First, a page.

whenever any node wants to initiate communication with another node to which it has no route. Reactive Routing Protocol These protocols only find a route to the destination node when there is a need to send data. Reactive routing protocols are: protocol (DSR) -Based Adaptive Routing (SSA) -Aided Routing Protocol (LAR) . The sender will than wait for the destination node or an intermediate node to respond with a list of intermediate nodes between the source and destination. This kind of protocols is usually based on flooding the network with Route Request (RREQ) and Route reply (RERP) messages.BACKGROUND 1. The routing protocol will try to establish such a route. The source node will start by transmitting route request throughput the network. Reactive protocols start to set up routes on-demand.

Hybrid Routing Protocol Since proactive and reactive protocols each work best in oppositely different scenarios. at every single node an absolute picture of the network is maintained. It is used to find a balance between both protocols. Through a regular exchange of network topology packets between the nodes of the network. When the routing information becomes worthless quickly. There is hence minimal delay in determining the route to be taken. This is especially important for time-critical traffic. whereas. Proactive WSN Protocols include: -eye State Routing (FSR) -Sequenced Distance Vector (DSDV) -head Gateway Switch Routing Protocol (CGSR) 3. Hybrid protocols are: ting Protocol (ZRP) 13 . Proactive Routing Protocol Proactive WSNs protocols are also called as table-driven protocols and will actively determine the layout of the network. reactive protocols are used for locating nodes outside those domains. there are many short-lived routes that are being determined and not used before they turn invalid.2. Proactive operations are restricted to small domain. hybrid method uses both.

namely Dynamic Source Routing (DSR) and Ad Hoc On-demand Distance Vector (AODV) routing protocols.-head Gateway Switch Routing Protocol (CGSR) The routing protocols AODV. When a node wants to establish a route to a destination. Problem formulation and implementation issues TCP/IP protocol was designed for wired networks which provides end to end reliable communication between nodes and assures ordered delivery of packets. On-demand Routing Protocols such as AODV and DSR are used for this performance analysis of TCP. We will analyze the performance of two ondemand routing protocols for ad hoc networks. But in case of ad hoc networks packet losses are due to congestion in the network and due to frequent link failures so when we adapt TCP to ad hoc networks it misinterprets the packet losses due to link failure as packet losses due to congestion and in the instance of a timeout. As it is still a successful protocol in wired networks. route changes due to host mobility can have a detrimental impact on performance. They can be used in mobile ad hoc networks to rout packets between mobile nodes.This results in unnecessary reduction of transmission rate because of which throughput of the whole network degrades. based on TCP traffic flows. . These types of routing protocols create routes only when requested by a source node. We also use DSDV which is a table driven routing protocol. losses are mainly due to congestion. DSR and DSDV are three of the promising routing protocols. It also provides flow control and error control mechanisms. One the route has been established. it is maintained until either destination becomes inaccessible or the route is no longer desired. backing-off its retransmission timeout (RTO). Therefore. it initiates a route discovery process within the network.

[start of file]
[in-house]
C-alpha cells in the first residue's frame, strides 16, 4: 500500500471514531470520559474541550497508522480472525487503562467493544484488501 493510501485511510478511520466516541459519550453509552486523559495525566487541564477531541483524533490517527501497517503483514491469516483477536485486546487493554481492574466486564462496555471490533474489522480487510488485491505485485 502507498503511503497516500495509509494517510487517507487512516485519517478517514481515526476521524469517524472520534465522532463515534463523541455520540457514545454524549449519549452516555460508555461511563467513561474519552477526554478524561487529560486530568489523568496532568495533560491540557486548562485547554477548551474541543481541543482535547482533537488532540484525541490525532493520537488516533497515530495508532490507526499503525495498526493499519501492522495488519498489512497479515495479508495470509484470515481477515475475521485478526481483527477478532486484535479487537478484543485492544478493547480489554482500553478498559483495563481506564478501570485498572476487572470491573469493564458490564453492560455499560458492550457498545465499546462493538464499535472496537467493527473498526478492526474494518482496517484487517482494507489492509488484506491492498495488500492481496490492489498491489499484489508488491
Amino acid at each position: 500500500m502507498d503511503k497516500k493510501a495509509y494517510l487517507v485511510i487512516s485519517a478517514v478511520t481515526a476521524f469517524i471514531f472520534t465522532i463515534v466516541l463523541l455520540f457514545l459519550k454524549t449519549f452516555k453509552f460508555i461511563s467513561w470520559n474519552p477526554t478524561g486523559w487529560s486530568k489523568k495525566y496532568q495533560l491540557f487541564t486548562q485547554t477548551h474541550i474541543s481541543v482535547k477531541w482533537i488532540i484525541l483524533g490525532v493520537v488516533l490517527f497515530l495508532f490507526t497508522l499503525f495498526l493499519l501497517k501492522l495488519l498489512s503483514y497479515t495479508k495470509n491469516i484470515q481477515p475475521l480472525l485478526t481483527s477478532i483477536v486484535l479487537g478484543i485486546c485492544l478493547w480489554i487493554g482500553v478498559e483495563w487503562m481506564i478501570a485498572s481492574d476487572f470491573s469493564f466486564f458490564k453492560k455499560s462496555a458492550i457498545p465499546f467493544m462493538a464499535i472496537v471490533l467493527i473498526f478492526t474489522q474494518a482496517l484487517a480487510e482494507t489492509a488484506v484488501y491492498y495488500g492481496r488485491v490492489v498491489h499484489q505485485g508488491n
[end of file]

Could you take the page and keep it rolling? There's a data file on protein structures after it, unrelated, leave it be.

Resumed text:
Fast Retransmit and Fast Recovery the mechanisms described so far were part of the original proposal to add congestion control to TCP. and the TCP congestion control mechanisms will start dealing with the segment loss. TCP does not have any resilience mechanisms that are specially designed to deal with link failures. that the coarse-grained implementation of TCP timeouts led to long periods of time during which the connection went dead while waiting for a timer to expire. It was soon discovered. but also works with fair queuing. NewReno TCP and SACK TCP are widely implemented. The main versions of TCP are Tahoe TCP. Because of this. there is no difference between link failure and network congestion. We focus on another two new TCP variants TCP FACK and TCP Vegas because they are the newer versions and are being deployed.Proposed research methodology TCP optimization in WSNs has been investigated in several studies. From the viewpoint of TCP. DSR and DSDV Congestion Control Mechanisms The predominant example of end-to-end congestion control in use today. NewReno TCP and SACK TCP. however. As a result. when part of the network fails and some segments are dropped. TCP will assume that there is congestion somewhere in the network. Reno TCP. TCP congestion control mechanisms have improved over time.transmit was added to TCP. And also the analysis was not on just one routing protocol but three widely used routing protocols. . The essential strategy of TCP is to send packets into the network without a reservation and then to react to observable events that occur. a new mechanism called fast re. AODV. that implemented by TCP. Fast retransmit is a heuristic that sometimes triggers the retransmission of a dropped packet sooner than the regular timeout mechanism. Tahoe TCP is the oldest version and only a few old systems use it. TCP assumes only FIFO queuing in the network routers.